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Foulke said, "It is difficult to understand this decision to terminate the fusion technology program given the support for fusion energy research at the highest Administration levels, the plan for the US to join construction of the ITER device which is the highest priority facility listed in DOE Office of Science's Strategic Plan, and the continuing construction of the National Ignition Facility."
Foulke said, "It would seem prudent to maintain some balance in the program between science and technology and between MFE (magnetic fusion energy) and IFE (inertial fusion energy). This is reflected in several statements from the Fusion Energy Sciences Advisory Committee (FESAC) in regard then to the FY 2004 budget. At that time, DOE had proposed to terminate the fusion technology effort in FY 2004 but a Congressional add-on and a strongly-worded letter from FESAC helped to provide a reprieve. The FY 2005 budget request includes the same fusion technology funding cuts which, as part of the FY 2004 budget, were criticized by FESAC in 2003."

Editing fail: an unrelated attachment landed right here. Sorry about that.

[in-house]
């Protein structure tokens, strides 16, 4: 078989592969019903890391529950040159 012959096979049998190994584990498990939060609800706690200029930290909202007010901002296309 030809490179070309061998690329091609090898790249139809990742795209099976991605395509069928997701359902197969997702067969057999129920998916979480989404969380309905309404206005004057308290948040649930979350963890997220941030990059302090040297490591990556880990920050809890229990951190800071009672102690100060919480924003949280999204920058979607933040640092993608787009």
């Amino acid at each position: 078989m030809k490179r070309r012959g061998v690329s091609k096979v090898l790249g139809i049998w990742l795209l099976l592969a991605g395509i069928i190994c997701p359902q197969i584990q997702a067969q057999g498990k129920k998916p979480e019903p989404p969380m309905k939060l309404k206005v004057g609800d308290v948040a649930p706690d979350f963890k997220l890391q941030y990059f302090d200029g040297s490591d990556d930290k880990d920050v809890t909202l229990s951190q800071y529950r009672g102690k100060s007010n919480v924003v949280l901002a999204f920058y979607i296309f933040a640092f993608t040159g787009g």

Foulke said, "Fusion technology research addresses the fundamental scientific issues that will be encountered in fusion systems with substantial amount of fusion energy (including such fusion facilities as ITER and NIF). It provides solutions to near term technology issues that will certainly arise in building and operating facilities like the NIF and ITER. The advanced design and analysis of fusion energy systems provide a vision of the ultimate fusion energy goal and a tool that is useful for guiding the highest leverage near term scientific research."
Foulke expressed "our concern regarding recent changes in the direction of US fusion research," as reflected in a recent statement of DOE Office of Science Director Ray Orbach, "now is not the right time for us to invest in energy related R&D for fusion, for either MFE or for IFE," (FPN04-17). He noted that "Other participants in ITER, in particular EU and Japan, have strong programs in fusion technology R&D in preparation for testing in ITER and leading to a power reactor in the future. It would be regretful at this stage for the US to pull out of this R&D area and to be left in the precarious position of having to catch-up with our international partners in the future once we decide to seriously develop the advanced technology required for attractive fusion power plants (of either MFE or IFE types.)."
The complete text to Foulke's testimony is available from Fusion Power Associates (firstname.lastname@example.org).